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Tag Archives: outcomes

September 2021 Br J Cardiol 2021;28:89–94 doi:10.5837/bjc.2021.037

Real-life outcomes and readmissions after a TAVI procedure in a Glasgow population

Joanna Osmanska, David Murdoch

Abstract

Introduction Aortic stenosis (AS) is the most common primary valve disease requiring intervention in Europe and North America. The prevalence of AS increases with age, and degenerative AS is the most common type followed by AS secondary to a congenital bicuspid aortic valve.1,2 Prognosis of severe symptomatic AS is poor, with a reported 30–50% mortality at one year for patients who do not undergo any intervention.3,4 The optimal management of severe symptomatic AS in patients, often with multiple comorbidities, requires a multi-disciplinary team approach. The conservative approach with medical treatment of symptoms is associated with extre

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June 2021 Br J Cardiol 2021;28:55 doi:10.5837/bjc.2021.024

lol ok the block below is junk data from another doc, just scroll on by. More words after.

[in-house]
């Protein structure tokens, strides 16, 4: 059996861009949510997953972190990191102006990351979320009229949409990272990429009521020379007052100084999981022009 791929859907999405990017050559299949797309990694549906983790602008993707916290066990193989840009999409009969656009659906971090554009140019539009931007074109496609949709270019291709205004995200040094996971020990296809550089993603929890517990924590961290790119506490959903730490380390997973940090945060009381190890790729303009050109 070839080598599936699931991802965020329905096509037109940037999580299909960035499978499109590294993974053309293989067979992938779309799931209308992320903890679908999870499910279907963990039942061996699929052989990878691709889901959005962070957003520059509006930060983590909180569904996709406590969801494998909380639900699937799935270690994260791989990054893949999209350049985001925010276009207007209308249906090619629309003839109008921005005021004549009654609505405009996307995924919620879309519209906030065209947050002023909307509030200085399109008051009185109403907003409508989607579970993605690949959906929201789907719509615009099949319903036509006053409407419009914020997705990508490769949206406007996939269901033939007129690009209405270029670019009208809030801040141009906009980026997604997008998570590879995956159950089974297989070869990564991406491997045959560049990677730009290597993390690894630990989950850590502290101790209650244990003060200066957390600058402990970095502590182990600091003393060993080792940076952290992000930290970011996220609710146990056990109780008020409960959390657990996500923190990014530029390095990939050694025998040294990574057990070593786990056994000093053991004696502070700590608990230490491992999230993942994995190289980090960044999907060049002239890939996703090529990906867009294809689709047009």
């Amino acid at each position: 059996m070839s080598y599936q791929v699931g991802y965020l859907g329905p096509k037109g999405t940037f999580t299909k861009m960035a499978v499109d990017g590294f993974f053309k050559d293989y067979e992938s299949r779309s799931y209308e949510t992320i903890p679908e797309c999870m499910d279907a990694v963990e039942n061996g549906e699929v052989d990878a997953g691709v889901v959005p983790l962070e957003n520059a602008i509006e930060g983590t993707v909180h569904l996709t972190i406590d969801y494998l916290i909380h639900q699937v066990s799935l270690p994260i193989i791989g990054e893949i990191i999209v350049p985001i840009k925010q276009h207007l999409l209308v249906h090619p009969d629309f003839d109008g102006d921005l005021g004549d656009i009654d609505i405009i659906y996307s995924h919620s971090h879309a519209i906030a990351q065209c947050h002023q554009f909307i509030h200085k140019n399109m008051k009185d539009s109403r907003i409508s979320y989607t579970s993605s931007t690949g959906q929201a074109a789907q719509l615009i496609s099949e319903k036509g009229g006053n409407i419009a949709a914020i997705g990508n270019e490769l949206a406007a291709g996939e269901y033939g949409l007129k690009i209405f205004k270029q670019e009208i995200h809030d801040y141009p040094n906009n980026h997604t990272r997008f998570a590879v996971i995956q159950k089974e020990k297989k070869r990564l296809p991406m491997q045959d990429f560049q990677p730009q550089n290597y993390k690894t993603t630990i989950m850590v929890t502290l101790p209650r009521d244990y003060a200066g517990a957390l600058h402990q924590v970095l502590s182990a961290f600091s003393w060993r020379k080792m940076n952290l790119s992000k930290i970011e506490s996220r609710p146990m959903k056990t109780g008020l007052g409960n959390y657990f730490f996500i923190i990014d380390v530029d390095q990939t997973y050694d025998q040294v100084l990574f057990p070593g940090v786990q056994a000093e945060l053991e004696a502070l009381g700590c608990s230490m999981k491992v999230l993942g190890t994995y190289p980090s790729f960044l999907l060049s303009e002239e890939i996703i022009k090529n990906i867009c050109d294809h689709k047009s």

ECG changes in hospitalised patients with COVID-19 infection

Mengshi Yuan, Zafraan Zathar, Frantisek Nihaj, Stavros Apostolakis, Fairoz Abdul, Derek Connolly, Chetan Varma, Vinoda Sharma

Abstract

Introduction The coronavirus disease 2019 (COVID-19) caused by severe acute respiratory syndrome coronavirus 2 (SARS-CoV-2), emerged in Wuhan China and has since spread to over 180 countries.1 It was declared a pandemic by the World Health Organization (WHO) in March 2020. In addition to the common respiratory clinical presentation, COVID-19 is associated with cardiovascular complications, which may contribute to patients’ demise.2 The most common is myocardial injury, indicated by a serum troponin rise, which has also been found to be a reliable indicator of disease severity.3 Cardiac arrhythmia is another common cardiovascular manifestati

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Impact of the ageing population on cardiac surgery in the UK

February 2011 Br J Cardiol 2011;18:5-6

Impact of the ageing population on cardiac surgery in the UK

Marjan Jahangiri

Abstract

Choice of surgery The mainstay of cardiac surgery is CABG, which is performed for both symptomatic and prognostic reasons. In elderly asymptomatic patients, the prognostic value of the operation has to be thought through carefully and in the context of the patient’s general health and lifestyle. The overall risk following CABG in patients older than 80 years is approximately 8%.2 Recently, there has been an increase in the number of elderly patients referred for cardiac surgery. One of the reasons is the emergence of minimally invasive techniques like transcatheter aortic valve implantation (TAVI) and off-pump CABG (beating heart). It was

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